by Richard Sindelar
The Islamic State (ISIS or IS) has now taken the next step on a path well worn by the PLO and al-Qaeda. It has begun its most virulent third stage with a multi-target, bloody rampage in Sri Lanka. As if to underscore IS’s new coming out after the fall of its central caliphate, the group’s soul and leader re-emerged on cue to call on his followers to reinvigorate their struggle.
The Sri Lankan attack and the re-emergence of Abu Bakr Al-Baghdadi carry multiple messages for the United States.
First and foremost, as described in my previous LobeLog post after the fall of Baghuz, IS is not going away. Indeed, the Sri Lanka events confirm that IS has firmly entered Middle Eastern terror’s third and most virulent phase: spectacular incidents that the group can be expected to mount over a number of years to draw worldwide media attention to its twisted message.
Second, following the path of previous Middle Eastern terror groups, IS will be a potent force for some years to come, especially with al-Baghdadi once again waving the black flag to rally his followers. The breadth and scope of the Sri Lankan attacks demonstrates that IS can and will mount spectacles in this third phase, again taking a page directly from the playbooks of the PLO and al-Qaeda.
Third, contrary to the more traditional PLO and al-Qaeda leadership models, IS has evolved as a diffuse amalgam of largely independent franchises. Al-Baghdadi called on those franchisees, located from Mali to Indonesia, to strike back in defense of their fallen brethren in a “war of attrition.” No longer are operations planned centrally, or by an arm of the broader organization with specific terror skills. Instead, IS has learned a new paradigm. It is recruiting disenchanted, disconnected younger folks, giving them the basic operational template through the dark web, and perhaps inspiring them to travel abroad to gain brief but crucial indoctrination and access to training, equipment, and explosives.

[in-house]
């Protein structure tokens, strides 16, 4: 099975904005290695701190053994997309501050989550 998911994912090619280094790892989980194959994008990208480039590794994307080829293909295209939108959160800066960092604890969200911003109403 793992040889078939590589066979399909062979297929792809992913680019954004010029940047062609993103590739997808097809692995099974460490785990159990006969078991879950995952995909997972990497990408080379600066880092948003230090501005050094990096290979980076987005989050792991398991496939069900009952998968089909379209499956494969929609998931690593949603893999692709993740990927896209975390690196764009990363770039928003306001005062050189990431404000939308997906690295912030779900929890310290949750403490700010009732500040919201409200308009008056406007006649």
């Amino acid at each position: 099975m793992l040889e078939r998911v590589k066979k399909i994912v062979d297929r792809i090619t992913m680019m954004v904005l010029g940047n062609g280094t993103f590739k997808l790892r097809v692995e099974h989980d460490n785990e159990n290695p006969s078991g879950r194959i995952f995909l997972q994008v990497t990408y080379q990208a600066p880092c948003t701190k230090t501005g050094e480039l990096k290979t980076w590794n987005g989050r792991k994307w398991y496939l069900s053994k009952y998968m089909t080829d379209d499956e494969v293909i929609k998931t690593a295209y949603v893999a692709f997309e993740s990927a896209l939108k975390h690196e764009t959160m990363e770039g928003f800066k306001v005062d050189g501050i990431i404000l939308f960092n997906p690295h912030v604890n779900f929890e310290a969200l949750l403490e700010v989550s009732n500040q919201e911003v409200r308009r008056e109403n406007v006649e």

The destruction of the mother caliphate in Syria and Iraq did not crush IS, merely flung many of its bits and pieces into many corners of the globe where hardened fighters now lie low, waiting in their dark cells to strike when the time is right. Fewer than a dozen like-minded comrades are enough, as in Sri Lanka, to strike big.
Fourth, although there is no such thing as a “terrorist profile,” the Sri Lanka horror has underscored the fact that Middle Eastern terrorists are not necessarily poor, under-educated, marginalized, or unemployed. Indeed, Middle Eastern terror groups seem to hold more attraction for educated and sometimes well-to-do international millennials. Yasser Arafat was a trained engineer, Osama bin Laden came from a wealthy, privileged background, and so did the Ibrahim clan at the heart of the National Thowfeek Jamaath group that carried out the Sri Lankan operation. Anti-terror police as well as security and military analysts focus on the economically disconnected at the risk of missing deep disaffection among upper-class millennials.
Given this complex field of issues and psychologies, the immediate question is whether the intelligence and security arms of the U.S government can connect the dots and prevent any planned attack by IS terrorists. It is instructive that Sri Lankan Prime Minister Ranil Wickramasinghe was kept out of the loop by politics. Will U.S. policymakers react any better when the principle policymaker and commander in chief deliberately keeps himself outside the loop because he distrusts U.S. intelligence? Presented with a possible scenario for a planned attack, President Trump might decide to play golf instead, disdainful of anything on which the intelligence folks might brief him.
Is there another 9/11 in America’s near future, courtesy of an as-yet-unknown group of U.S.-based IS franchisees?
Richard Sindelar, a retired U.S. diplomat with three tours of duty in the State Department’s Bureau of Intelligence and Research, now serves as assistant professor of international studies at Houston’s University of St. Thomas, where he teaches courses in U.S. foreign policy and international security, among others.